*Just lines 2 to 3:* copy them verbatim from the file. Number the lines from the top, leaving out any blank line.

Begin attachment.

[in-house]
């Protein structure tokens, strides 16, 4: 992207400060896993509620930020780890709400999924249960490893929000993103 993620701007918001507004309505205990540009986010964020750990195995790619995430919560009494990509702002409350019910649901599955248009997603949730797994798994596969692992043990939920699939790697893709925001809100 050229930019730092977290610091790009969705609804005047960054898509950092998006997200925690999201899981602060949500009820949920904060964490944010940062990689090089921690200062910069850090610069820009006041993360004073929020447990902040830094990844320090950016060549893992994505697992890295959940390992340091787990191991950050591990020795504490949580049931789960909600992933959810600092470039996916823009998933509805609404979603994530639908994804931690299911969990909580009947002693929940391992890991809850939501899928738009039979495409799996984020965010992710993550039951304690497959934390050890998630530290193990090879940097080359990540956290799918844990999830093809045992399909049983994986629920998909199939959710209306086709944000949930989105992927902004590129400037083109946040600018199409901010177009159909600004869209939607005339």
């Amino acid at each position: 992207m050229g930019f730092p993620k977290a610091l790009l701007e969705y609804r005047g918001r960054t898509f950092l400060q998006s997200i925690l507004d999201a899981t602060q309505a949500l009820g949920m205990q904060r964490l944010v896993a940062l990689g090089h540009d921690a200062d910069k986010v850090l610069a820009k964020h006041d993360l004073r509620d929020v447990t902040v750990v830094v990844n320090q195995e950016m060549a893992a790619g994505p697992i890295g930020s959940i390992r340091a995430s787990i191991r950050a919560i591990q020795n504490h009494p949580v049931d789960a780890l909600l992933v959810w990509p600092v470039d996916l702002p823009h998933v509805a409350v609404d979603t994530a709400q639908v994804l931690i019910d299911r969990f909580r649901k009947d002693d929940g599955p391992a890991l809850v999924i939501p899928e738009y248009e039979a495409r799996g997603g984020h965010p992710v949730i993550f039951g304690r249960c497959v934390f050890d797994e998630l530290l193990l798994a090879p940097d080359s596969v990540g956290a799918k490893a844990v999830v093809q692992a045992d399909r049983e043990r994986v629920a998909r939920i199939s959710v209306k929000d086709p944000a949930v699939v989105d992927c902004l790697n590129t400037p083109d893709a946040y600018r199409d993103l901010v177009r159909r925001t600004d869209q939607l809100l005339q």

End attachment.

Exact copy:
């Protein structure tokens, strides 16, 4: 992207400060896993509620930020780890709400999924249960490893929000993103 993620701007918001507004309505205990540009986010964020750990195995790619995430919560009494990509702002409350019910649901599955248009997603949730797994798994596969692992043990939920699939790697893709925001809100 050229930019730092977290610091790009969705609804005047960054898509950092998006997200925690999201899981602060949500009820949920904060964490944010940062990689090089921690200062910069850090610069820009006041993360004073929020447990902040830094990844320090950016060549893992994505697992890295959940390992340091787990191991950050591990020795504490949580049931789960909600992933959810600092470039996916823009998933509805609404979603994530639908994804931690299911969990909580009947002693929940391992890991809850939501899928738009039979495409799996984020965010992710993550039951304690497959934390050890998630530290193990090879940097080359990540956290799918844990999830093809045992399909049983994986629920998909199939959710209306086709944000949930989105992927902004590129400037083109946040600018199409901010177009159909600004869209939607005339």
């Amino acid at each position: 992207m050229g930019f730092p993620k977290a610091l790009l701007e969705y609804r005047g918001r960054t898509f950092l400060q998006s997200i925690l507004d999201a899981t602060q309505a949500l009820g949920m205990q904060r964490l944010v896993a940062l990689g090089h540009d921690a200062d910069k986010v850090l610069a820009k964020h006041d993360l004073r509620d929020v447990t902040v750990v830094v990844n320090q195995e950016m060549a893992a790619g994505p697992i890295g930020s959940i390992r340091a995430s787990i191991r950050a919560i591990q020795n504490h009494p949580v049931d789960a780890l909600l992933v959810w990509p600092v470039d996916l702002p823009h998933v509805a409350v609404d979603t994530a709400q639908v994804l931690i019910d299911r969990f909580r649901k009947d002693d929940g599955p391992a890991l809850v999924i939501p899928e738009y248009e039979a495409r799996g997603g984020h965010p992710v949730i993550f039951g304690r249960c497959v934390f050890d797994e998630l530290l193990l798994a090879p940097d080359s596969v990540g956290a799918k490893a844990v999830v093809q692992a045992d399909r049983e043990r994986v629920a998909r939920i199939s959710v209306k929000d086709p944000a949930v699939v989105d992927c902004l790697n590129t400037p083109d893709a946040y600018r199409d993103l901010v177009r159909r925001t600004d869209q939607l809100l005339q």